Take all that post-election commentary about foolish billionaires and wasted millions in political contributions with a grain of salt. Our billionaires don't have to actually win on Election Day to get their way.
We’ll never know exactly how much America’s super rich pumped into the 2012 elections. Hundreds of millions in “dark money” — contributions laundered through  hyper-politicized nonprofits like the U.S. Chamber of Commerce — will forever remain untraceable.
Even so, we do know that hundreds of billionaires and mega millionaires spent at incredibly extravagant levels on 2012 election campaigns. Las Vegas casino magnate Sheldon Adelson appears to have spent at least $53 million. The notoriously right-wing Koch brothers likely spent even more.
The prime targets of this super-rich cash offensive, from President Obama on down, almost all seem to have survived quite nicely on Election Day. In race after race, candidates that super-rich conservatives opposed swept to victory.
The final election results, a New York Times editorial declared  yesterday, amounted to “a landslide loss for big money.” Rich people, adds  Slate political analyst David Weigel, "wasted their money.”
These super rich themselves are now coming across, in the election wake, as a cast of rather pathetic characters, as egotistical political dilettantes and rigid ideologues unable to make rational political calculations.
Who ever thought, marvels  Washington Post analyst Steven Pearlstein, that businessmen would be “even worse at making political investments than politicians are in making business investments.”
This image of bumbling billionaires no doubt comforts many mainstream pundits. Our democracy has triumphed, their emerging narrative goes. We don’t have to worry about our super rich. All their billions can’t buy victory at the ballot box.
But our super rich didn’t bumble — or waste away — anything in 2012. Ideology didn’t blind them. Self-interest drove them. They behaved rationally.
All investments involve some level of risk. Wise investors balance risk and reward. The political investment the right-wing super rich made in this year's elections involved little risk — and promised substantial reward.
Let's examine, as an example, the political calculus for a deep pocket with a $1 billion fortune and $100 million in annual income. Let’s assume that our billionaire pays federal taxes on this income at a 14 percent actual rate, the same rate  that Mitt Romney paid on his 2011 income, after exploiting various tax loopholes.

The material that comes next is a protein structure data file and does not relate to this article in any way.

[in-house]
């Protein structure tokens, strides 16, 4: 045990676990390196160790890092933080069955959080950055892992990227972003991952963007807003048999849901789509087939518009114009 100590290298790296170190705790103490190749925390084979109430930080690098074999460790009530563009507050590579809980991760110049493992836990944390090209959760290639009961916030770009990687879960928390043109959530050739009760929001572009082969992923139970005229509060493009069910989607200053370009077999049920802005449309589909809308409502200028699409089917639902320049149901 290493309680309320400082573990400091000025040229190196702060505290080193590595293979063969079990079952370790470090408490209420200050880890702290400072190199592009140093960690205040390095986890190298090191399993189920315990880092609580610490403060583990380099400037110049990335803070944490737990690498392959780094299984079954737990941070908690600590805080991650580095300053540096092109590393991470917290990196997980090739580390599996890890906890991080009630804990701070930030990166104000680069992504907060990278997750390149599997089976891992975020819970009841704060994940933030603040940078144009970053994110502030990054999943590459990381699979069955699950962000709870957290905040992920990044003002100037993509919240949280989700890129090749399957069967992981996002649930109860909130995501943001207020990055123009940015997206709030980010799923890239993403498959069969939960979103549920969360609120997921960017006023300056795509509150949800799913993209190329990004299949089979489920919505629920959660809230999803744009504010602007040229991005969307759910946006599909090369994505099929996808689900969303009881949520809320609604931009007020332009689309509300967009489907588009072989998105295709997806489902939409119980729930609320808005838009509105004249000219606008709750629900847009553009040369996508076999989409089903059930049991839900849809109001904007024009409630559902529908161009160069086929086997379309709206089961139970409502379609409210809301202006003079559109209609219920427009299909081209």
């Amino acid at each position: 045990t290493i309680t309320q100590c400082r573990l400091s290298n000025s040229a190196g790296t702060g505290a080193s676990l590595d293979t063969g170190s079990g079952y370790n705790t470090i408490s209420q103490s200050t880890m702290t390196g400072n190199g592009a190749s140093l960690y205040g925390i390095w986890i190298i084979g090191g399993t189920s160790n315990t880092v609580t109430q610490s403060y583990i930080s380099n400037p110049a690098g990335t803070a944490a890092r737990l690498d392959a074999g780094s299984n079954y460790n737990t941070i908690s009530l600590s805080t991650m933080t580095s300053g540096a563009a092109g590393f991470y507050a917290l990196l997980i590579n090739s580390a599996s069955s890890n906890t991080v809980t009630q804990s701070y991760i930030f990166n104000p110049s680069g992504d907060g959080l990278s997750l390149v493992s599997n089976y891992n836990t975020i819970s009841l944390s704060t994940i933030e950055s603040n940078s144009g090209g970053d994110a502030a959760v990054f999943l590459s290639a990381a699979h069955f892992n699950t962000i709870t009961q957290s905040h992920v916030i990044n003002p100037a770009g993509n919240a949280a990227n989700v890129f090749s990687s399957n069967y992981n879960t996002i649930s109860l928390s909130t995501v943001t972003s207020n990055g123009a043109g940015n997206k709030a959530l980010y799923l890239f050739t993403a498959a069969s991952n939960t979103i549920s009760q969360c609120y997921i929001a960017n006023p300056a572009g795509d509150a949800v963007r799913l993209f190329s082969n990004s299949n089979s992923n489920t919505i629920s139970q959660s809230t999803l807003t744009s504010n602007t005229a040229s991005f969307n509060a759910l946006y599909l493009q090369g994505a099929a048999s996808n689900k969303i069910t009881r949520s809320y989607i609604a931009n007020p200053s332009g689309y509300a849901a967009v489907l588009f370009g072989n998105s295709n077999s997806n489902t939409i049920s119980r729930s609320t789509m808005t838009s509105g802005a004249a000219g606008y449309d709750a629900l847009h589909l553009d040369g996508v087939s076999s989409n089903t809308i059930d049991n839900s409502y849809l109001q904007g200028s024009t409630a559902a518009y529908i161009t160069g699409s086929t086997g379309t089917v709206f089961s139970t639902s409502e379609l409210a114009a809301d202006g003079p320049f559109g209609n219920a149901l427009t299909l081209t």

After federal taxes, our billionaire would be left with $86 million in annual income. In 2012, this billionaire could have spent $10 million on political contributions and still ended the year with a higher personal net worth than he had when the year began. In other words, that $10 million would hardly represent much of a risk.
And the potential reward? Consider the tax implications alone.
Candidate Mitt Romney pledged that he would repeal Obamacare. Much of the Obamacare funding comes from new taxes  on the rich, a 0.9 percent payroll tax on ordinary income that couples pull in over $250,000 and a 3.8 percent tax on capital gains, dividend, and interest income over that same threshold.
President Obama also campaigned on a pledge to let the Bush tax cuts for wealthy households expire, a move that would hike the top marginal income tax rate on ordinary income from 35 to 39.6 percent and the core tax on capital gains from 15 to 20 percent. A Romney victory would have prevented these increases.
Just the tax savings alone from a Romney victory would have saved our billionaire, in just one year, his entire $10 million in 2012 political contributions. Quite a reward, a most satisfying return on investment.
But candidate Mitt Romney, of course, lost his White House bid. Does that make our billionaire’s $10 million investment to elect him a total waste? Absolutely not. Even without a Romney victory, our billionaire’s investment will pay dividends for years to come.
Here’s why. All those millions super rich right-wingers pour into politics force the candidates they target, if they want to remain electorally competitive, to go out and aggressively cultivate their own deep-pocket sources of campaign cash.
The more cash these targeted candidates need to raise to remain competitive, the greater the pressure on them to push a political agenda that an appreciable number of affluent deep pockets will find appealing.
This inexorable dynamic may help explain why President Obama isn’t proposing to restore taxes on America’s super rich to their pre-Ronald Reagan levels. The President is only asking the rich, as ne noted repeatedly on the campaign trail, to pay a “little more.”
If President Obama wins all the tax increases on the rich he has proposed — and the new Obamacare taxes on the rich stay in place — America's super rich will still be paying taxes at less than half the rate that our richest faced back in the 1950s, under Republican President Dwight D. Eisenhower.
So right-wing billionaires like Sheldon Adelson are essentially winning, even when they lose on Election Day. Their hundreds of millions in political contributions are distorting our national political discourse — and keeping real change off the table.
Our conservative billionaires, in short, only look crazy. They're actually behaving, given their long-term goals, quite sensibly. We have to behave sensibly, too, and start fighting to trim their colossal fortunes down much closer to democratic size.
Sam Pizzigati edits Too Much , the online Institute for Policy Studies weekly on excess and inequality. His latest book, The Rich Don't Always Win: The Forgotten Triumph over Plutocracy that Created the American Middle Class , will appear later this month.